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I wouldn't really call this an actual disability since I'm not actually disabled, but it has affected my life ever since it started in a huge way. I've been dealing with some kind of specific anxiety/phobia in regards to worrying about getting nauseous and sick in unfamiliar/public/contained places for about 3 years now. Most of my life I had an iron stomach, but one night when out with a friend drinking I said to myself "A lot of people get sick when they drink, but I never really do." And then just like that something in my brain snapped and I started to think about being nauseous and nearly got sick.

Ever since then, my life has been completely changed. Every day I worry about being somewhere and end up thinking of making myself sick/nauseous. I have gotten way better than when it first started(was afraid to leave me house and even eat in my house without feeling completely nauseous). Nowadays, I can manage having a normal life, but I have a hard time doing things I love. I always worry about eating at places like restaurants due to this issue, going to meetings at work, taking the train in the morning, movie theaters, any contained places that I'm not comfortable with or dont feel like I can "escape" easily are trouble spots to me.

I've started seeing a psychotherapist about 2 months ago and I see her once a week. I'm not sure if its helping me though. Since this has been going on for so long, if I ever feel like I'm making progress with it and then I have a bad day/s, it depresses the shit out of me. I was considering anti-anxiety medication, but I was always worried about side effects and addiction. I am in constant worry every day about how my day is going to go and anything I would normally look forward to, I cant get happy about it because of this anxiety/worry all the time. I'm still unsure on what I want to do in regards to medication though, especially if some of the side effects include nausea. I just wish I can go back in time 3 years ago and not go out that night so I could be a normal person again. A lot of times the littlest every day body pain will make me nervous and start to worry. People will sometimes tell me not to think about it, but this worry has ingrained itself so well into my life that its as "normal" as the sky is blue or the earth is round. I just want some relief so I can live my life the way I want to.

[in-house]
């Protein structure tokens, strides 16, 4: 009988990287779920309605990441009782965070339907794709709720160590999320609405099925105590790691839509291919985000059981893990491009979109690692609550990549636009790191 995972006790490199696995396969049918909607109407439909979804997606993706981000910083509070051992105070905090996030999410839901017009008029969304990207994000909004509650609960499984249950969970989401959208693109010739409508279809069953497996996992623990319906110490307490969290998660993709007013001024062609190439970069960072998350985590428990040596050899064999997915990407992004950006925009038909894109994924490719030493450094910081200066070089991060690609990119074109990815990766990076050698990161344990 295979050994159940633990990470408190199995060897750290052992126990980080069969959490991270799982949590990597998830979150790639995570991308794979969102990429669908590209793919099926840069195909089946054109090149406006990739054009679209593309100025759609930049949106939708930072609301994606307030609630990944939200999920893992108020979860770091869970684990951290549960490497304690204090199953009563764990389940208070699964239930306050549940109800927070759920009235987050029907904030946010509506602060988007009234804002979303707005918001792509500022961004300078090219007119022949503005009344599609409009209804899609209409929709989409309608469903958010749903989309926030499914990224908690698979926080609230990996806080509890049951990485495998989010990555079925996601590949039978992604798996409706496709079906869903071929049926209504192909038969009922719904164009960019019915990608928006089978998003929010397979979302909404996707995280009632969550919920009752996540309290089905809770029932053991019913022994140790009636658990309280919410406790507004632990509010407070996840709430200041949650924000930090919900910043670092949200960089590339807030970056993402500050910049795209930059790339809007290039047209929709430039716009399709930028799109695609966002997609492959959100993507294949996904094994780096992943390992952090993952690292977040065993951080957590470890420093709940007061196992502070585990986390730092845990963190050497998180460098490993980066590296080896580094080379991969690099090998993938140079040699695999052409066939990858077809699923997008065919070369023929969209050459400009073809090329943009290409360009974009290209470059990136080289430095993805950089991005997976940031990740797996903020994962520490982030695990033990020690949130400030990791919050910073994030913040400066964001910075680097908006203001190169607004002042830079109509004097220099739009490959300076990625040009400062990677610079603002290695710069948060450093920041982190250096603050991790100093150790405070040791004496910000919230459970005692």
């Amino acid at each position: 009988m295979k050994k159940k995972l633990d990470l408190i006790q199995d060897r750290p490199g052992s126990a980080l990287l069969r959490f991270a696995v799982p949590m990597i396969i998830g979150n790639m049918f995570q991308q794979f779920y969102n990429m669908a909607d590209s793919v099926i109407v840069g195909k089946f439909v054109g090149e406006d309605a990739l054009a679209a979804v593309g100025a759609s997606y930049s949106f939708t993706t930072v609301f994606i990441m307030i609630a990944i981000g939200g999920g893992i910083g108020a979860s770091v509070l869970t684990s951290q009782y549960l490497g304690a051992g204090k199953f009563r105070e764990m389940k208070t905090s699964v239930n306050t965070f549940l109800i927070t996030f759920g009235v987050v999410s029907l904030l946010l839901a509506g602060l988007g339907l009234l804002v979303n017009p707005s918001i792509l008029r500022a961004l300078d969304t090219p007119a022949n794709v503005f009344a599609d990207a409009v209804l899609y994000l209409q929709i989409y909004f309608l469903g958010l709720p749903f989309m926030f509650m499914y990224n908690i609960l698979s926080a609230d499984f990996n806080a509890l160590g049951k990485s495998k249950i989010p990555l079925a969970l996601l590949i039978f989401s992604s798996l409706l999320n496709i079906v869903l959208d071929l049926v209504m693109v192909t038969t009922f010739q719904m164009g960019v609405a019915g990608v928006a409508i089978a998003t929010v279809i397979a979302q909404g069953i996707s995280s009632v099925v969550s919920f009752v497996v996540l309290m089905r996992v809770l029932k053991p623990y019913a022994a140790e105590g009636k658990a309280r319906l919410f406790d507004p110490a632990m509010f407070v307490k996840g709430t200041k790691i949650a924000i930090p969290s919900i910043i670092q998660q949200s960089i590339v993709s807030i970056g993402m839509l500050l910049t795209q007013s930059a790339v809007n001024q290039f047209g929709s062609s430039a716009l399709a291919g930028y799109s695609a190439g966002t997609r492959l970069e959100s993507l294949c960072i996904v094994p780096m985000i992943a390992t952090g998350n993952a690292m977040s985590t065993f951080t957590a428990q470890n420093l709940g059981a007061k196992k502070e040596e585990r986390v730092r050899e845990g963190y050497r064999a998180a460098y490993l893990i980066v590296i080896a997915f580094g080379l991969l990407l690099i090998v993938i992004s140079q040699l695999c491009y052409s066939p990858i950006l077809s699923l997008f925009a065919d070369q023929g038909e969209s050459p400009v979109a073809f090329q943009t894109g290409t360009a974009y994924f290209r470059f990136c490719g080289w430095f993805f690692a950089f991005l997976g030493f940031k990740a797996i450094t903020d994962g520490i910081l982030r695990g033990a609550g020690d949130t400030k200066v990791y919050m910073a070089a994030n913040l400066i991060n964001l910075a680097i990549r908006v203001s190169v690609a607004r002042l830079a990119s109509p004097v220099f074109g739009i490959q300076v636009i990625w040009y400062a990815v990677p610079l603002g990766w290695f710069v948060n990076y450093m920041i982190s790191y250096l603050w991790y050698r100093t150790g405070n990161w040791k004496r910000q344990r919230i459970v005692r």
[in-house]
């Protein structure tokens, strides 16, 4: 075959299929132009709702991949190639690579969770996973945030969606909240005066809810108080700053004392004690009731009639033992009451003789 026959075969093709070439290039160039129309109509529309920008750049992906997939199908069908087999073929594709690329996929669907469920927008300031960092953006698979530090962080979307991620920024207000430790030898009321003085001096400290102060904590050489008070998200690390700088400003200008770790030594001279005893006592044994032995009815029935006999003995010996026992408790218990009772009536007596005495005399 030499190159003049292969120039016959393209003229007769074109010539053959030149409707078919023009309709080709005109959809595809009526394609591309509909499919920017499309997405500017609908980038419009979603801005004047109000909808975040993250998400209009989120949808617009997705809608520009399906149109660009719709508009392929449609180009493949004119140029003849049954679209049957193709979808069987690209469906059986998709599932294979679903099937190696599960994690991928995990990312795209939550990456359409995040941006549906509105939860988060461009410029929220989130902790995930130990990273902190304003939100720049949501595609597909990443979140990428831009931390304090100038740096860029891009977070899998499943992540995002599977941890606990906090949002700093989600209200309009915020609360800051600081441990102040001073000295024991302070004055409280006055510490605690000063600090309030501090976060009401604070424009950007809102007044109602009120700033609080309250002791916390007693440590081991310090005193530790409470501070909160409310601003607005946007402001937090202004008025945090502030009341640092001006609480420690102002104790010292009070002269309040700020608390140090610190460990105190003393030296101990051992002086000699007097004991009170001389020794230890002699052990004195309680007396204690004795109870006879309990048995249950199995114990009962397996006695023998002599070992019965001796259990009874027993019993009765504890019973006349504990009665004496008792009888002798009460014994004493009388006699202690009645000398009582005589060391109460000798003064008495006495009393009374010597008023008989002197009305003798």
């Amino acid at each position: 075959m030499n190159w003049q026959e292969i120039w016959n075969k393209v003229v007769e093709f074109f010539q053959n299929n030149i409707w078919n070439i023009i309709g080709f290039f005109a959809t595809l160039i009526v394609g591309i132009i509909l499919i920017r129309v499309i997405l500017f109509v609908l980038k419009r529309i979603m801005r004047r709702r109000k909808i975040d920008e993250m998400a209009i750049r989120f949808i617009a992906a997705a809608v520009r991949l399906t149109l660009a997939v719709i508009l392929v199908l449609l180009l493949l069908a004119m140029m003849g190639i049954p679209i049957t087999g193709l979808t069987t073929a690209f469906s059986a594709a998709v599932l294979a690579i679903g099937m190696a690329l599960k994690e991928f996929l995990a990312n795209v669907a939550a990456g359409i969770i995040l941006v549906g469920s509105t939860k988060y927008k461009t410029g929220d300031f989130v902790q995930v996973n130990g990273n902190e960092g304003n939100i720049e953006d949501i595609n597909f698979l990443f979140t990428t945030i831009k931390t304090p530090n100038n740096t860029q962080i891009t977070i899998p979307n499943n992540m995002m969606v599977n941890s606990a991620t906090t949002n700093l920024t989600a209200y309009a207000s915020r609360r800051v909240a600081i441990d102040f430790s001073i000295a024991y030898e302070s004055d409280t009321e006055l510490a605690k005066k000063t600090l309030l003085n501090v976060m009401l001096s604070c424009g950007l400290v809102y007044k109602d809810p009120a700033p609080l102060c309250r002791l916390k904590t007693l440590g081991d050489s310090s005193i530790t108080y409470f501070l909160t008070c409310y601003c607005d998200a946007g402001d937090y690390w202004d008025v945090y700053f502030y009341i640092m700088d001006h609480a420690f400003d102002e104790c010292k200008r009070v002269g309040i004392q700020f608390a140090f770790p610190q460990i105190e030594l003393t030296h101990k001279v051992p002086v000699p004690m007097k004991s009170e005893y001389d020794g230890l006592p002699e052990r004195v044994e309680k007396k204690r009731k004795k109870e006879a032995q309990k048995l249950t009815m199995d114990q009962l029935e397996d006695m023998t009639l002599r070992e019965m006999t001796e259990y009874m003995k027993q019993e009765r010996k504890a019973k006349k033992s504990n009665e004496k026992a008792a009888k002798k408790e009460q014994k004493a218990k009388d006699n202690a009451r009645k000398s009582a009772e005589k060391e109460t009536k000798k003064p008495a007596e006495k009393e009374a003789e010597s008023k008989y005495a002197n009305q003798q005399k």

Red UFO
Member
(04-02-2012, 04:01 AM)
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Originally Posted by RawPower

If you have Asperger's like I do, check this out.

http://www.freewebs.com/aspiefrommaine/index.htm

Thanks for posting this man
RawPower
Banned
(04-02-2012, 06:44 PM)

Originally Posted by Red UFO

Thanks for posting this man

Anything to help a fellow aspie! :D
TheyTookOurJobs
Member
(04-06-2012, 12:44 AM)
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I suffer from Bipolar disorder.

I've been keeping it under pretty good control with medication, but when something major happens like a job loss, or I need to readjust my medication, all hell breaks loose and a bunch of bad things happen ranging from temporary schizophrenia to rage to anxiety to paranoia.